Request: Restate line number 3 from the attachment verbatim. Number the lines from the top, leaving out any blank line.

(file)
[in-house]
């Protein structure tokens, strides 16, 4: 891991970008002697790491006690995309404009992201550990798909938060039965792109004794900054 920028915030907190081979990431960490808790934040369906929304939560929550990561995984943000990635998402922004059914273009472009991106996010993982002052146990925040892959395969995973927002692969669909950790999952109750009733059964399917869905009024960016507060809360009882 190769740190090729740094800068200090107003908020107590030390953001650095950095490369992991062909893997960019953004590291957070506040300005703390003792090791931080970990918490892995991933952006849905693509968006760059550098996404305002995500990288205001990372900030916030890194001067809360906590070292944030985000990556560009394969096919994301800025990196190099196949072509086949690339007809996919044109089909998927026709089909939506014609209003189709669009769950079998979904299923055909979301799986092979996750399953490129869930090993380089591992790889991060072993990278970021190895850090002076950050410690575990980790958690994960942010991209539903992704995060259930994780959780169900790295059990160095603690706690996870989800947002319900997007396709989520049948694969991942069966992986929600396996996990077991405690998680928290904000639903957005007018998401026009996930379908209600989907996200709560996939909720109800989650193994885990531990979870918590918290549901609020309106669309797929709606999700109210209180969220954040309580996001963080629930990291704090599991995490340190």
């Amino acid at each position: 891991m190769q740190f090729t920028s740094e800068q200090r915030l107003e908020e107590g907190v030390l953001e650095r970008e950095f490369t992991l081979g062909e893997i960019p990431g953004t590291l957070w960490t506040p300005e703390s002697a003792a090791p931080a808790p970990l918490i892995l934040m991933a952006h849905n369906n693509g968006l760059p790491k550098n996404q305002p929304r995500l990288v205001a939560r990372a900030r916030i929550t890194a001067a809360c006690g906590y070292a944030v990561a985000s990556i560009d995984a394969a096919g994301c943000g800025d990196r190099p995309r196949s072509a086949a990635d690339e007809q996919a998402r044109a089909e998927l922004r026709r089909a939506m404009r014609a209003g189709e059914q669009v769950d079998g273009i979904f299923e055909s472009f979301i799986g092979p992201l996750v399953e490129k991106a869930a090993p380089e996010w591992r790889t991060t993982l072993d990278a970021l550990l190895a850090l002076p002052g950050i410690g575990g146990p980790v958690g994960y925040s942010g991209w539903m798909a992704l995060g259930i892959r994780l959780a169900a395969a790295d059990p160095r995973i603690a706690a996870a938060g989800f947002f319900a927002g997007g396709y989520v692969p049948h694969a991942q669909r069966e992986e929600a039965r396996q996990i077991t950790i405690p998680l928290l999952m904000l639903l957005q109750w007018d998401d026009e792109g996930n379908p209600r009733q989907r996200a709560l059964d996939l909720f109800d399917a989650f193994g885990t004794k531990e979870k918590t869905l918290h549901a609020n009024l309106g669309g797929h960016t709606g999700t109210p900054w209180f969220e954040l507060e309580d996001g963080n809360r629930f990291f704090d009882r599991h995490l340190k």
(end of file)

């Amino acid at each position: 891991m190769q740190f090729t920028s740094e800068q200090r915030l107003e908020e107590g907190v030390l953001e650095r970008e950095f490369t992991l081979g062909e893997i960019p990431g953004t590291l957070w960490t506040p300005e703390s002697a003792a090791p931080a808790p970990l918490i892995l934040m991933a952006h849905n369906n693509g968006l760059p790491k550098n996404q305002p929304r995500l990288v205001a939560r990372a900030r916030i929550t890194a001067a809360c006690g906590y070292a944030v990561a985000s990556i560009d995984a394969a096919g994301c943000g800025d990196r190099p995309r196949s072509a086949a990635d690339e007809q996919a998402r044109a089909e998927l922004r026709r089909a939506m404009r014609a209003g189709e059914q669009v769950d079998g273009i979904f299923e055909s472009f979301i799986g092979p992201l996750v399953e490129k991106a869930a090993p380089e996010w591992r790889t991060t993982l072993d990278a970021l550990l190895a850090l002076p002052g950050i410690g575990g146990p980790v958690g994960y925040s942010g991209w539903m798909a992704l995060g259930i892959r994780l959780a169900a395969a790295d059990p160095r995973i603690a706690a996870a938060g989800f947002f319900a927002g997007g396709y989520v692969p049948h694969a991942q669909r069966e992986e929600a039965r396996q996990i077991t950790i405690p998680l928290l999952m904000l639903l957005q109750w007018d998401d026009e792109g996930n379908p209600r009733q989907r996200a709560l059964d996939l909720f109800d399917a989650f193994g885990t004794k531990e979870k918590t869905l918290h549901a609020n009024l309106g669309g797929h960016t709606g999700t109210p900054w209180f969220e954040l507060e309580d996001g963080n809360r629930f990291f704090d009882r599991h995490l340190k």